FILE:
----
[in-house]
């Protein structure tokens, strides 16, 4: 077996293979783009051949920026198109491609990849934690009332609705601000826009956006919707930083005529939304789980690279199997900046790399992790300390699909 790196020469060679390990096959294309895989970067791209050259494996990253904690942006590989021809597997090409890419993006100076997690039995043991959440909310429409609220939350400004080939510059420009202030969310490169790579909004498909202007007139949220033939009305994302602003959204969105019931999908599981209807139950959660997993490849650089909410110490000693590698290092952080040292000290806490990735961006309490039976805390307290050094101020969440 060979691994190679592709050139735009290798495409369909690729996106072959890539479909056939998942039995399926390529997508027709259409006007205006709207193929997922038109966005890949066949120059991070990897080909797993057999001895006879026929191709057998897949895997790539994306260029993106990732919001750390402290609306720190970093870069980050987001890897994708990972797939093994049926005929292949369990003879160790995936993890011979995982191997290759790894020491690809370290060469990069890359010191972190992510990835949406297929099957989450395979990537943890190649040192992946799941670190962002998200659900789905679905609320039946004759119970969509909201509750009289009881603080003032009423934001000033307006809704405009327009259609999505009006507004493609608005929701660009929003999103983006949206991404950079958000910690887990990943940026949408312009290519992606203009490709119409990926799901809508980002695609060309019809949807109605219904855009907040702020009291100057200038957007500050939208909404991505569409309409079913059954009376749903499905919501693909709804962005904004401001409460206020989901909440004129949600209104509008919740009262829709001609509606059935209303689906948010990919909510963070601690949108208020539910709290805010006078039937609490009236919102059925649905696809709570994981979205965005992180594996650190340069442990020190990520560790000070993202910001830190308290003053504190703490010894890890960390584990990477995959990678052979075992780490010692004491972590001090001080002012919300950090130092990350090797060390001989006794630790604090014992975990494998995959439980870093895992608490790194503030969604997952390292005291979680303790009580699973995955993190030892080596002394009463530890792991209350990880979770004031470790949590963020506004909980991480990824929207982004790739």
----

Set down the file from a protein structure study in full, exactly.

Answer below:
[in-house]
């Protein structure tokens, strides 16, 4: 077996293979783009051949920026198109491609990849934690009332609705601000826009956006919707930083005529939304789980690279199997900046790399992790300390699909 790196020469060679390990096959294309895989970067791209050259494996990253904690942006590989021809597997090409890419993006100076997690039995043991959440909310429409609220939350400004080939510059420009202030969310490169790579909004498909202007007139949220033939009305994302602003959204969105019931999908599981209807139950959660997993490849650089909410110490000693590698290092952080040292000290806490990735961006309490039976805390307290050094101020969440 060979691994190679592709050139735009290798495409369909690729996106072959890539479909056939998942039995399926390529997508027709259409006007205006709207193929997922038109966005890949066949120059991070990897080909797993057999001895006879026929191709057998897949895997790539994306260029993106990732919001750390402290609306720190970093870069980050987001890897994708990972797939093994049926005929292949369990003879160790995936993890011979995982191997290759790894020491690809370290060469990069890359010191972190992510990835949406297929099957989450395979990537943890190649040192992946799941670190962002998200659900789905679905609320039946004759119970969509909201509750009289009881603080003032009423934001000033307006809704405009327009259609999505009006507004493609608005929701660009929003999103983006949206991404950079958000910690887990990943940026949408312009290519992606203009490709119409990926799901809508980002695609060309019809949807109605219904855009907040702020009291100057200038957007500050939208909404991505569409309409079913059954009376749903499905919501693909709804962005904004401001409460206020989901909440004129949600209104509008919740009262829709001609509606059935209303689906948010990919909510963070601690949108208020539910709290805010006078039937609490009236919102059925649905696809709570994981979205965005992180594996650190340069442990020190990520560790000070993202910001830190308290003053504190703490010894890890960390584990990477995959990678052979075992780490010692004491972590001090001080002012919300950090130092990350090797060390001989006794630790604090014992975990494998995959439980870093895992608490790194503030969604997952390292005291979680303790009580699973995955993190030892080596002394009463530890792991209350990880979770004031470790949590963020506004909980991480990824929207982004790739």